We are approaching Mother’s Day in the US this coming Sunday, and it has been a couple years since I have been able to celebrate at home with my own mother.


Kristin with her mom in Dar es Salaam, Tanzania
Simon has been away from home even longer (although the U.K. Mother’s Day is actually in March).
Simon’s mum came to visit in Phuket, Thailand
Aside from different dates, the British and American holidays are very similar. They involve cards, flowers, and time spent together as a family.
But we got curious – is this the universal approach to how people show love or respect for the women who raised them? Or are there different traditions around the world? Here’s what we discovered:

In our current home, Mother’s Day is celebrated on the Queen’s birthday. This gives the day twice the significance, as mothers are honored alongside the mother of their nation. Celebrations include a big parade, and mothers often receive gifts of jasmine.

In some regions of Peru, mothers share their day with Pachamama, a Mother Earth goddess who is petitioned for fertility and safety from earthquakes.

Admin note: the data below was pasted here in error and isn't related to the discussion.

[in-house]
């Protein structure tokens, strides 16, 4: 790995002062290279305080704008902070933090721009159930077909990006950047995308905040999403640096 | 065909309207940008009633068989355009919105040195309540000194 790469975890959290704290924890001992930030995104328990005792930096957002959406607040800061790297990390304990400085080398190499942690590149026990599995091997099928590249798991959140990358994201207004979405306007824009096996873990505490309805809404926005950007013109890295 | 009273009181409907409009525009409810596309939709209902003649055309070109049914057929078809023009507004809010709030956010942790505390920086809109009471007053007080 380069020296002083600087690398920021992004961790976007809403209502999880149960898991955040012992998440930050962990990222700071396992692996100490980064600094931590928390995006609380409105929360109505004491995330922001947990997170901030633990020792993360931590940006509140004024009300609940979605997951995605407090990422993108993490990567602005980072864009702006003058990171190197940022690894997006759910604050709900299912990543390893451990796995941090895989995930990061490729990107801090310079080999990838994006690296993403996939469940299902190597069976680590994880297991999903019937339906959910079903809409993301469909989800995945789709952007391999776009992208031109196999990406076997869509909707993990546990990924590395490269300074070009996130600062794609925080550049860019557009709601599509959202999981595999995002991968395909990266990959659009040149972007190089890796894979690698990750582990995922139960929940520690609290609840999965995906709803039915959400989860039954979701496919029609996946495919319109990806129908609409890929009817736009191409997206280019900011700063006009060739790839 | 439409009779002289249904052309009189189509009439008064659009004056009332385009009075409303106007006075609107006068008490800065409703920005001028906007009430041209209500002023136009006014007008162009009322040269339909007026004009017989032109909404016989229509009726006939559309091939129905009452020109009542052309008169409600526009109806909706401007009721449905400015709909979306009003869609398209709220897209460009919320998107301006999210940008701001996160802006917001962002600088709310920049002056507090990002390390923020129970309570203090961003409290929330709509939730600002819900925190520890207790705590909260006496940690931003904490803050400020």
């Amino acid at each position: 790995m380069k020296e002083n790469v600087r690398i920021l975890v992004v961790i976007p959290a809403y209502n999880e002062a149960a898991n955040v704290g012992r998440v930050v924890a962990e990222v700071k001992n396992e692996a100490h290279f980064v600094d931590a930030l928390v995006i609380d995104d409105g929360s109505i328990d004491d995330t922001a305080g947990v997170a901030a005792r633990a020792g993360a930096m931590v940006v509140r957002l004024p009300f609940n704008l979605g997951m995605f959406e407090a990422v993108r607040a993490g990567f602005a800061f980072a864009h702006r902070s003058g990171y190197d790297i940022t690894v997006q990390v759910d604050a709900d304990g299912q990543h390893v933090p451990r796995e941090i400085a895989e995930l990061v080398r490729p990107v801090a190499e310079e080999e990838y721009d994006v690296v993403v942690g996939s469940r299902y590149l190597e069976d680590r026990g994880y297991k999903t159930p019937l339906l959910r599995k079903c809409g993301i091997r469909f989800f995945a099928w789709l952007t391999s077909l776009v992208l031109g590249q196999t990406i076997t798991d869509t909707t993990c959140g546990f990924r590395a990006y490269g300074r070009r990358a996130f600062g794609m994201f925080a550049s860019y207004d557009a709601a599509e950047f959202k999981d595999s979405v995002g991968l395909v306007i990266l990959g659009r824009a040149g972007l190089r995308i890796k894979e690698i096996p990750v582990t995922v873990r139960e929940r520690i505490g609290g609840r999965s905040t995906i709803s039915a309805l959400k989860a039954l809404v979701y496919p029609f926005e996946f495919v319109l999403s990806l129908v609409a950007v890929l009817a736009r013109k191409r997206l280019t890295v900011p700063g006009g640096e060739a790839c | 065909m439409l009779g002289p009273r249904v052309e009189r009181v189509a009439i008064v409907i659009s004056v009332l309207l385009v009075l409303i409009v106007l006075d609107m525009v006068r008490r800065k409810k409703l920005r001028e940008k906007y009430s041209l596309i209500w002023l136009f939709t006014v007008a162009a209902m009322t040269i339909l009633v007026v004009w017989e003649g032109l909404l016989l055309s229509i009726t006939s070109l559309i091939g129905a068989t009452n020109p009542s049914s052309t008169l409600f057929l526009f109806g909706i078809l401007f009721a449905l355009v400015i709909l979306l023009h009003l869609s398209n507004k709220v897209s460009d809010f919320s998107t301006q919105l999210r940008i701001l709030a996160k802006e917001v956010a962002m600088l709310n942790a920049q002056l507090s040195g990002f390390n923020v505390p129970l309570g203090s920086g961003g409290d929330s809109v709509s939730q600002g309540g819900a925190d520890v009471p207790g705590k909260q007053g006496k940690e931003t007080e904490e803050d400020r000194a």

You’ll find another dual-meaning on Russia’s Mother’s Day, which takes place on International Women’s Day. This makes it a day for discussing and encouraging gender equality and women’s rights. While mothers are given special attention on this day, the holiday really celebrates all women.

The Middle East
Most Middle Eastern countries celebrate their mothers on the first day of spring, which is symbolic for fertility, birth, and family.

Mothers are serenaded in Mexico for Mother’s Day, and they are given a day of rest – which means no cooking! This makes it the busiest day for restaurants every year in Mexico.

Mother’s Day is actually a three-day festival called Antrosht, which is celebrated at the end of rainy season. There is no specific date, it begins as the weather starts to clear and the rain lets up, which is usually in October or November. The children prepare most of the food, with girls handling vegetable dishes and boys taking care of the meat.

You’ll find this day is very important in Brazil – some say it is only second to Christmas! It is a time for extended family to join together for a huge barbecue, and children often plan and share performances for entertainment.
How many of you have spent Mother’s Day abroad? Did you notice any interesting traditions? And how did you still make the day special for your own mom?